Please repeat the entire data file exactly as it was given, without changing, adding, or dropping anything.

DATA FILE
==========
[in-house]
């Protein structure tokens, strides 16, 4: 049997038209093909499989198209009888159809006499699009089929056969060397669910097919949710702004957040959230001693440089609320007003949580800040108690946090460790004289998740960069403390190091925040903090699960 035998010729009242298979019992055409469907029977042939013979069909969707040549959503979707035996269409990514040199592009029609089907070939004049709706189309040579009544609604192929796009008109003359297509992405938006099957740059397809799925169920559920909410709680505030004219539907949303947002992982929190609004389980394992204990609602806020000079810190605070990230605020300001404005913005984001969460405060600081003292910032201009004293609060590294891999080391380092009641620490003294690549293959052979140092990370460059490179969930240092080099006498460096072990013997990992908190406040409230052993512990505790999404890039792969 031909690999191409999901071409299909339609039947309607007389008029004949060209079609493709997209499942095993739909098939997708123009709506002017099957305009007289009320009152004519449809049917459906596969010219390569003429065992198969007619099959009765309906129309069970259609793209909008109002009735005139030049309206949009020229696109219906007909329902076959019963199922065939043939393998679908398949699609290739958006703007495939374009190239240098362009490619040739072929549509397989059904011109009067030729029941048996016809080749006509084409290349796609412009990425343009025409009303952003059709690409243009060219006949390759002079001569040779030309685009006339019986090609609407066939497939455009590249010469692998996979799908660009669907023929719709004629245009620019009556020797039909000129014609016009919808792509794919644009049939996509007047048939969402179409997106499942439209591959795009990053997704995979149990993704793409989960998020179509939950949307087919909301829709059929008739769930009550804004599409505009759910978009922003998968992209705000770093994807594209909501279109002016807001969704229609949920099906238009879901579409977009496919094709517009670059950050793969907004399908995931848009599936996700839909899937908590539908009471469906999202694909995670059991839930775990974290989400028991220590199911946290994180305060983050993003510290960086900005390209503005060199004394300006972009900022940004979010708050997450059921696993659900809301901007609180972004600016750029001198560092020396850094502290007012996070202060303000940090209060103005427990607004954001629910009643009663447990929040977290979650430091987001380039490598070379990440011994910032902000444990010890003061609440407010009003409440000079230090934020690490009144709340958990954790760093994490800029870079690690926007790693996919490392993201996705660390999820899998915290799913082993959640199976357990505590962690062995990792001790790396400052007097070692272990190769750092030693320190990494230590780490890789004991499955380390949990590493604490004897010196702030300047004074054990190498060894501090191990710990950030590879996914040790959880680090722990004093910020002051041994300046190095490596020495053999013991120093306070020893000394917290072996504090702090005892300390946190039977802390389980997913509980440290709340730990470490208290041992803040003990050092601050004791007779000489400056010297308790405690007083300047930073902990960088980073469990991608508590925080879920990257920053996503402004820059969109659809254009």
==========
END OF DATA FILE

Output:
[in-house]
């Protein structure tokens, strides 16, 4: 049997038209093909499989198209009888159809006499699009089929056969060397669910097919949710702004957040959230001693440089609320007003949580800040108690946090460790004289998740960069403390190091925040903090699960 035998010729009242298979019992055409469907029977042939013979069909969707040549959503979707035996269409990514040199592009029609089907070939004049709706189309040579009544609604192929796009008109003359297509992405938006099957740059397809799925169920559920909410709680505030004219539907949303947002992982929190609004389980394992204990609602806020000079810190605070990230605020300001404005913005984001969460405060600081003292910032201009004293609060590294891999080391380092009641620490003294690549293959052979140092990370460059490179969930240092080099006498460096072990013997990992908190406040409230052993512990505790999404890039792969 031909690999191409999901071409299909339609039947309607007389008029004949060209079609493709997209499942095993739909098939997708123009709506002017099957305009007289009320009152004519449809049917459906596969010219390569003429065992198969007619099959009765309906129309069970259609793209909008109002009735005139030049309206949009020229696109219906007909329902076959019963199922065939043939393998679908398949699609290739958006703007495939374009190239240098362009490619040739072929549509397989059904011109009067030729029941048996016809080749006509084409290349796609412009990425343009025409009303952003059709690409243009060219006949390759002079001569040779030309685009006339019986090609609407066939497939455009590249010469692998996979799908660009669907023929719709004629245009620019009556020797039909000129014609016009919808792509794919644009049939996509007047048939969402179409997106499942439209591959795009990053997704995979149990993704793409989960998020179509939950949307087919909301829709059929008739769930009550804004599409505009759910978009922003998968992209705000770093994807594209909501279109002016807001969704229609949920099906238009879901579409977009496919094709517009670059950050793969907004399908995931848009599936996700839909899937908590539908009471469906999202694909995670059991839930775990974290989400028991220590199911946290994180305060983050993003510290960086900005390209503005060199004394300006972009900022940004979010708050997450059921696993659900809301901007609180972004600016750029001198560092020396850094502290007012996070202060303000940090209060103005427990607004954001629910009643009663447990929040977290979650430091987001380039490598070379990440011994910032902000444990010890003061609440407010009003409440000079230090934020690490009144709340958990954790760093994490800029870079690690926007790693996919490392993201996705660390999820899998915290799913082993959640199976357990505590962690062995990792001790790396400052007097070692272990190769750092030693320190990494230590780490890789004991499955380390949990590493604490004897010196702030300047004074054990190498060894501090191990710990950030590879996914040790959880680090722990004093910020002051041994300046190095490596020495053999013991120093306070020893000394917290072996504090702090005892300390946190039977802390389980997913509980440290709340730990470490208290041992803040003990050092601050004791007779000489400056010297308790405690007083300047930073902990960088980073469990991608508590925080879920990257920053996503402004820059969109659809254009």